Standard International CEO says lifestyle hotel growth plan isn’t ‘drag and drop’ – Skift Travel News | NutSocia

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Standard boss Amber Asher is one of the smartest people in the hospitality industry. But The Standard International has so much going for it that we wonder if the company can handle it all.

Sean O’Neill

international standardthe hotel company behind it The standard hotels and The Peri Hotel – and majority owner of Bunkhouse House Group — takes on a lot these days to meet its CEO’s aggressive expansion plans.

In 2019, the company had 14 hotels with around 1,500 keys. By the end of 2023, 25 hotels and around 2,500 keys should have three brands. That’s a growth of about 66 percent, or two-thirds.

  • The company began 23 years ago when impresario Andre Balazs debuted The Standard near the Sunset Strip in West Hollywood in Los Angeles, backed by stars including Leonardo DiCaprio and Cameron Diaz.
  • The upside-down logo brand helped popularize the branded boutique hotel trend and has since grown in multiple locations.
  • Balazs resigned from the company in 2017.
  • Since 2019, the company has been majority-owned by Sansiri, a Bangkok-based luxury real estate company.

Former attorney Amber Asher pushed the company forward. I spoke to her for an update.

The Standard has a growth pipeline internationally and in America.

  • Currently open are: Thilands Standard Hua Hin and Standard Bangkok. Mahanakhon; Spain’s Standard Ibiza; and the two US properties in New York and one property in Miami Beach; one in London; one in the Maldives.
  • The pipeline includes The Standard, due to open in Singapore next year across from the Shangri La. Land is being developed in Austin, Brooklyn, Mexico, Brussels, Dublin, Lisbon and Dubai. There is a new project in Pattaya, Thailand. A team is doing business development work in Latin America.

Branded lodging establishments are a hot topic for everyone from Marriott to Montage.

  • The Standard Residences standalone non-hotel property is in the works in Midtown Miami.
  • In Lisbon, new residences are being attached to the hotel there, and over 60 percent have already been sold.

The company’s bunkhouse brands, where motels and hotels range from about 20 to 90 rooms, are also growing.

  • Nine open bunkhouses are located primarily in Texas, but also in California and Mexico.
  • Next year, one will debut in Louisville, Kentucky by May and one in Mexico City by the end of the year. A bunkhouse will open in Houston in early 2024. Others will eventually be added in Fort Worth, Texas, and Fredericksburg, Maryland.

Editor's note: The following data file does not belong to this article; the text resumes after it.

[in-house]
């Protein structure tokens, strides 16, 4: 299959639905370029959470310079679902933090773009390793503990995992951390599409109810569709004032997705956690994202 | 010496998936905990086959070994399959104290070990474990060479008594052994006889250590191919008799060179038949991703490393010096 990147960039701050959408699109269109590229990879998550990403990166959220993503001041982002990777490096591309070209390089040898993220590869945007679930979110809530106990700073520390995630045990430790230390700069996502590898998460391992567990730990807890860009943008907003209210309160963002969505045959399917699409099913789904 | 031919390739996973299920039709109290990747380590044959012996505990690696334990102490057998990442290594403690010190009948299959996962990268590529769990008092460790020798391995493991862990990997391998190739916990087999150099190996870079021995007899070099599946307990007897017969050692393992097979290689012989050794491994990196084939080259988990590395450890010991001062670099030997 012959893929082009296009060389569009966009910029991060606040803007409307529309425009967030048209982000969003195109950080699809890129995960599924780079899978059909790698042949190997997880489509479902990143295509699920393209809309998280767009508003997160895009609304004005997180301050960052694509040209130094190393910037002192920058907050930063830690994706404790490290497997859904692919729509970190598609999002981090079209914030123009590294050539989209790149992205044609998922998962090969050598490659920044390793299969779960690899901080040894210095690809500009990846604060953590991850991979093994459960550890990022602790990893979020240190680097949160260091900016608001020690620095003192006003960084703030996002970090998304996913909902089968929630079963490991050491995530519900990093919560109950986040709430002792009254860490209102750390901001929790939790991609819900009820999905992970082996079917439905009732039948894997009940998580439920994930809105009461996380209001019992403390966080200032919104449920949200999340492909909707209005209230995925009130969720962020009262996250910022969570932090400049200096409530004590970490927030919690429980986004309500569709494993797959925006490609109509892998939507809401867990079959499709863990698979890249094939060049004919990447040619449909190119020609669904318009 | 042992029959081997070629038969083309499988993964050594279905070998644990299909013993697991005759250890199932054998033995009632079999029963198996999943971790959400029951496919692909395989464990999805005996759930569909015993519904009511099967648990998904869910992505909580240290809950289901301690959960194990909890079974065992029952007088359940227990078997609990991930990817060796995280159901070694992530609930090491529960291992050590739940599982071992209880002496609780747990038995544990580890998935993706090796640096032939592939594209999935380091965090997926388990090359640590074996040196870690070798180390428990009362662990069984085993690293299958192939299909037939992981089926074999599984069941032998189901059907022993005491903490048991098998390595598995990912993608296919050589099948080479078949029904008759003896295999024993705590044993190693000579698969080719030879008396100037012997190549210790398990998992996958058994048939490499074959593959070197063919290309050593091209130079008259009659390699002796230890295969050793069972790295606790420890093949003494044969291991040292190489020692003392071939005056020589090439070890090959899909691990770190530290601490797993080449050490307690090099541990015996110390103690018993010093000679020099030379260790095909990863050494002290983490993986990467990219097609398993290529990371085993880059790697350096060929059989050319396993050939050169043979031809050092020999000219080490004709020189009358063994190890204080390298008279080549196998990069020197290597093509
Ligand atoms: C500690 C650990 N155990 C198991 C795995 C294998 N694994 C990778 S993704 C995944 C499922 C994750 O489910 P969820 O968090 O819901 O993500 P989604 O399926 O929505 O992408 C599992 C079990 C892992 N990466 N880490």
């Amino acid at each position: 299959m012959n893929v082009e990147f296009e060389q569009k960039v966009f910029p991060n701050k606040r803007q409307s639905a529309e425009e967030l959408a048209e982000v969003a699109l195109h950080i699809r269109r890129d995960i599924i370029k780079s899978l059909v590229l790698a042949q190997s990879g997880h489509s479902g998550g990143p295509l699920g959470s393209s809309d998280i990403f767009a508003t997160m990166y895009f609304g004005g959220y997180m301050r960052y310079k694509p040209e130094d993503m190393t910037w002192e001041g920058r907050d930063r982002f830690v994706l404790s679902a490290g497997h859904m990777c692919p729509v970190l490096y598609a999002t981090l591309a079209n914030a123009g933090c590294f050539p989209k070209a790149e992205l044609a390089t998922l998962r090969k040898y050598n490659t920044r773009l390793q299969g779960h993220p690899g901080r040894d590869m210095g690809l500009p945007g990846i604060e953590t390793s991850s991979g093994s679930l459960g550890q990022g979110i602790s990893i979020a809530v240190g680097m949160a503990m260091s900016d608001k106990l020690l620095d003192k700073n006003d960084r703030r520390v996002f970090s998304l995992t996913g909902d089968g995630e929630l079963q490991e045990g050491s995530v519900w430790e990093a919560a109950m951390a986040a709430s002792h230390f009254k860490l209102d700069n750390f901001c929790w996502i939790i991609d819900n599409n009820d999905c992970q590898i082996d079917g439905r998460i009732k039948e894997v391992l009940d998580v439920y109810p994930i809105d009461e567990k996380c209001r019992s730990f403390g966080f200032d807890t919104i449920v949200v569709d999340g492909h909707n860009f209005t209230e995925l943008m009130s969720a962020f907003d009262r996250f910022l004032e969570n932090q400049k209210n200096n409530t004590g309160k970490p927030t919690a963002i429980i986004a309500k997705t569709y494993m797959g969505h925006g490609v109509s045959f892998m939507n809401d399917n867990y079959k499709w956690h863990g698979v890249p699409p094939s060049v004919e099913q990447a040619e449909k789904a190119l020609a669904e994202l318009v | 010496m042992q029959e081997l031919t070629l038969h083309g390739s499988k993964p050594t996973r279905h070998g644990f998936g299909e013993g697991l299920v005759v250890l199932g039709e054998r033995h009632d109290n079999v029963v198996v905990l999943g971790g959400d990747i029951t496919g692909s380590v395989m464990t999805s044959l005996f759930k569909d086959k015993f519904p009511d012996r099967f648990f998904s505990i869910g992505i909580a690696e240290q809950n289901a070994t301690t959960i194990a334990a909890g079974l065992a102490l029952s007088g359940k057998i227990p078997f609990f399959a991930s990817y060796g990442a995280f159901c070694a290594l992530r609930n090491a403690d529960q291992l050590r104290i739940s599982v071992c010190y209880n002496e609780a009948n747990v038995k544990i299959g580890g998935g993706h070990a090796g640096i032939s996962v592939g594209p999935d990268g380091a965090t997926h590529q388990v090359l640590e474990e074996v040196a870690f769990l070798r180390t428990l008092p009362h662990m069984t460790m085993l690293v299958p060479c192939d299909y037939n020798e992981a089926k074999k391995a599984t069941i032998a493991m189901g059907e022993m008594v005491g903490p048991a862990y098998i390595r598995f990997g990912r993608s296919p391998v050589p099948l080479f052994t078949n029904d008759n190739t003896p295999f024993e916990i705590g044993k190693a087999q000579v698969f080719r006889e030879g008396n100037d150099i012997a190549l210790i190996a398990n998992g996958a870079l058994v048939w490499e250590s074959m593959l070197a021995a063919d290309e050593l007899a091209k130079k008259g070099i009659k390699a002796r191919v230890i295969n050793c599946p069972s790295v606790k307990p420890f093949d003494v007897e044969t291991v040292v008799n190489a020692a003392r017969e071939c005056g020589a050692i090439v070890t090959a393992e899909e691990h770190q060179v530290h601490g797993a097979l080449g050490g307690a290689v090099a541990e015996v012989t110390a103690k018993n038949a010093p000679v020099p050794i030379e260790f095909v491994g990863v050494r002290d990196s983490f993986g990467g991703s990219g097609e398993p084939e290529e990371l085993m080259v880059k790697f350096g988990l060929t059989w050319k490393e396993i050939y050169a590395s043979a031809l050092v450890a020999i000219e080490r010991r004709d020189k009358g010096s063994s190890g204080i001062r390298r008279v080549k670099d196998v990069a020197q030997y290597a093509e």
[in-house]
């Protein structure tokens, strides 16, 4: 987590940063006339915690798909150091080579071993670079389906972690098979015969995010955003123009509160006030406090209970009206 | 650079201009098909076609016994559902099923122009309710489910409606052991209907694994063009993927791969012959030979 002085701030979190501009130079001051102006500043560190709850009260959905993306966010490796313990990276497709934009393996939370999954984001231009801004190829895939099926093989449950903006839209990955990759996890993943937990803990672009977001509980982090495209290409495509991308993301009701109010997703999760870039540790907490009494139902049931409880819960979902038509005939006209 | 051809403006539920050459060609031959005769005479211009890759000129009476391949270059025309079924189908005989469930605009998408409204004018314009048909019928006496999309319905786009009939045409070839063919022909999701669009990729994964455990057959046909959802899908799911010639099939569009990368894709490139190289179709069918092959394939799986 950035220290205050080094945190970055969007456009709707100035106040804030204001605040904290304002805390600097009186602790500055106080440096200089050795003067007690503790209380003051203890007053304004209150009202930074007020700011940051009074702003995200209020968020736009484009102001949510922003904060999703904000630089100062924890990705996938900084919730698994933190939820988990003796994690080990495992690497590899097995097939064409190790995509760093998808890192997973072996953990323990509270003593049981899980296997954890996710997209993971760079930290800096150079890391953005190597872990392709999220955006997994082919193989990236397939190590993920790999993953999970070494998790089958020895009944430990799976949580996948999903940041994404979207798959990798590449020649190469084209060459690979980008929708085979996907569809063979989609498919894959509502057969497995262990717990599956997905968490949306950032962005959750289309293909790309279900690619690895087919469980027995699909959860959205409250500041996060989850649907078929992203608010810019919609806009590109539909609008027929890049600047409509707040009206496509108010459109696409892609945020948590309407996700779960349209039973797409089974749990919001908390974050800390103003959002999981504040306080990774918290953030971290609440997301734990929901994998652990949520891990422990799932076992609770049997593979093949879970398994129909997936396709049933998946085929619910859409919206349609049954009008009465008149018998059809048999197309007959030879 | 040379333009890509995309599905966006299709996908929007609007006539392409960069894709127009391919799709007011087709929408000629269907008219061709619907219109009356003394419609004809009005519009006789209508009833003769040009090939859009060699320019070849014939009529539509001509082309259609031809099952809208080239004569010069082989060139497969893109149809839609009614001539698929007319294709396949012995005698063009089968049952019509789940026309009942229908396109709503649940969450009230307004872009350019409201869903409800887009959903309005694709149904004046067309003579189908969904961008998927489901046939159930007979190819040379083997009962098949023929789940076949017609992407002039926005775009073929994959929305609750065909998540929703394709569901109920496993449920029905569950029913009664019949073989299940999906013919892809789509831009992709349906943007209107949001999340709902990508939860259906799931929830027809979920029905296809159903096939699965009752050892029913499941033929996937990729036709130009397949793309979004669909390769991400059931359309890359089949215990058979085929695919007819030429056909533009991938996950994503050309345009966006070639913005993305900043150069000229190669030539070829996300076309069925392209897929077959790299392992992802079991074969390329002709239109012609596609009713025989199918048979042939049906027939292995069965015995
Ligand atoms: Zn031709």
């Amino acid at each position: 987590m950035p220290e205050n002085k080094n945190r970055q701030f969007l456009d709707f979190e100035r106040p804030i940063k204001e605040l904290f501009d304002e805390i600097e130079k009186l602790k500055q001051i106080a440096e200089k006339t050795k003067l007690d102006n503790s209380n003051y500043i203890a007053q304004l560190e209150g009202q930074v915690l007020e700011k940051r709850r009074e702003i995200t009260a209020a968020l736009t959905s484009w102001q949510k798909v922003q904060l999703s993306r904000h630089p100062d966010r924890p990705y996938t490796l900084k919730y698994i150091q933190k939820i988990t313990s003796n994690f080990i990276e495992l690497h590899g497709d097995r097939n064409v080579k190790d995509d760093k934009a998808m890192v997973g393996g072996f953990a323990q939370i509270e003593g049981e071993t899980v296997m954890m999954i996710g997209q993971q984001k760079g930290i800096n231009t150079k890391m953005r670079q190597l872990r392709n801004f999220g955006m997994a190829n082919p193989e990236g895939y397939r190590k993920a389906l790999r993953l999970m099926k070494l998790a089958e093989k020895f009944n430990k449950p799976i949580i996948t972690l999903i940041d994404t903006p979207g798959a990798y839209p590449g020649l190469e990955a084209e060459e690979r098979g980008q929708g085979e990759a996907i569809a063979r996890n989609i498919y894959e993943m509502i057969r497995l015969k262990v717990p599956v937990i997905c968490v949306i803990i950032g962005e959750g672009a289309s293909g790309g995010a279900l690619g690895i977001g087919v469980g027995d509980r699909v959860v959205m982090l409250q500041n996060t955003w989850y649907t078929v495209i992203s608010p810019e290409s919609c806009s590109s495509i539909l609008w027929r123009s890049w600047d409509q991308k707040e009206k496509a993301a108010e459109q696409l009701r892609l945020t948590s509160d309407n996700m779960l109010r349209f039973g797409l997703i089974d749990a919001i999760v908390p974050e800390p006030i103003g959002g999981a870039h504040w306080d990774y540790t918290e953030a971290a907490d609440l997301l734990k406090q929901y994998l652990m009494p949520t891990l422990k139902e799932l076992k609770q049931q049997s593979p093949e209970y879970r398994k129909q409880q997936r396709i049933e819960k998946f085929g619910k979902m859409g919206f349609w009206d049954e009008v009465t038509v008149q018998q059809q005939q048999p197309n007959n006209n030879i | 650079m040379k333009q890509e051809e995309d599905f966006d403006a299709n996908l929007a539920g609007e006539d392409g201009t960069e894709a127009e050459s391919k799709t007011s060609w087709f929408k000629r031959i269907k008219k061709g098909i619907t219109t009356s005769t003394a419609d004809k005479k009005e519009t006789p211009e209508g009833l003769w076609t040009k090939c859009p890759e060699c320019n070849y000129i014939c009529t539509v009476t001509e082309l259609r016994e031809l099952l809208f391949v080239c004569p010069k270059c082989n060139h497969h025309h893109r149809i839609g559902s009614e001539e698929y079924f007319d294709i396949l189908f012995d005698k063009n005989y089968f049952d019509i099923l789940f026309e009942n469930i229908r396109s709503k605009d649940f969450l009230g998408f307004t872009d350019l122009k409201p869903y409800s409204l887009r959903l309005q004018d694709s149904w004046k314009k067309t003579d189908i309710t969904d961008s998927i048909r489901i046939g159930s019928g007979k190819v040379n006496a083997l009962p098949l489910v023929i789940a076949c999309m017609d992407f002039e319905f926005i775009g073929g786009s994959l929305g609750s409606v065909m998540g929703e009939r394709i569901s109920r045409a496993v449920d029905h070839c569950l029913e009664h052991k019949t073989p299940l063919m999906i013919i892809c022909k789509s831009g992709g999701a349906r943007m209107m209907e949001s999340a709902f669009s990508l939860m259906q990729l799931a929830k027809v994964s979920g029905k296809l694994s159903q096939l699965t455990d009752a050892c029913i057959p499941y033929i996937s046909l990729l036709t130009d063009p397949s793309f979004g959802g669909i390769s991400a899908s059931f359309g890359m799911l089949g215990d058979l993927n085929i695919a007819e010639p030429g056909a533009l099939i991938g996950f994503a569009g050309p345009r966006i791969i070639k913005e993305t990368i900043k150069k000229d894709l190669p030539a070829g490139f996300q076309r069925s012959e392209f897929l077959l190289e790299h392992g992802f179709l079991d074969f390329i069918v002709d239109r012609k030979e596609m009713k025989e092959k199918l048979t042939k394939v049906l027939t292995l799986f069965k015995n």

• The parent company wants to bring Bunkhouse to cities like London, Brooklyn and Bangkok.
  • “Based on our model, which works well in these locations, we’ve been able to make rapid conversions and create a higher-touch, higher-margin lifestyle feel,” Asher said
  • “We’re going to bring all of the bunkhouses together under one umbrella website,” Asher said. “This gives us the opportunity to build our customer base and more easily introduce standard loyalists to the brand.”
  • “Bunkhouse has grown quite a bit during the pandemic because many of our existing owners have seen how nimble and agile the model was and what great operators and team members we had at our corporate headquarters,” Asher said. “We got several additional plots. That speaks for the quality of our teams and how we can carry out conversions in a short space of time.”

The Peri Hotel debuted in 2020 with two properties in Thailand’s Hua Hin and Khao Yai, and another due to open in Bangkok in 2024.

Standard International is particularly interested in finding partners for new projects in the US and Latin America, especially a standard in Mexico City.

  • “We really want to make our owners, developers and capital partners proud, beyond just profitability, although that’s critical,” Asher said. “Our four US properties, for example, are performing better than ever, both in terms of revenue and profitability, thanks to optimized processes that we have improved. But we’ve made several openings and we’ve seen our partners’ faces light up when they see what they helped create.”

The company is also working on a technology project.

  • The Standard had attempted to develop an independent mobile hotel aggregator app called OneNight in the style of HotelTonight, but the project fell victim to a pandemic.
  • A soon to be announced project is in the works.

Thailand has been a major growth center for the company thanks to Sansiri, the majority owner.

  • It has a team of approximately 40 employees at a corporate headquarters in Bangkok working to advance the company’s three brands regionally.
  • You’ve explored new destinations like Shanghai, Bali and the Maldives.

It is daring for Standard International to take on so many challenges at the same time. Perhaps the most daunting goal is his effort to rapidly expand the lifestyle boutique hotel concept to half a dozen countries.

  • Operationalizing the process to ensure quality is maintained requires paying attention to local needs and the latest trends. The whole thing could go haywire.
  • “It’s not drag and drop,” Asher said. “Guests who know us in New York will wholeheartedly recognize us in our properties in Ibiza and Bangkok, but they may see a different design, nightlife program and food differently.”
  • “We speak to communities of creators before we go into a destination to find out what they need and how to provide relevant new offerings,” Asher said. “We did research to connect the threads between our viewers and staff there. For example, we brought a Mexican-inspired restaurant to the top of Standard London and Standard Bangkok.”

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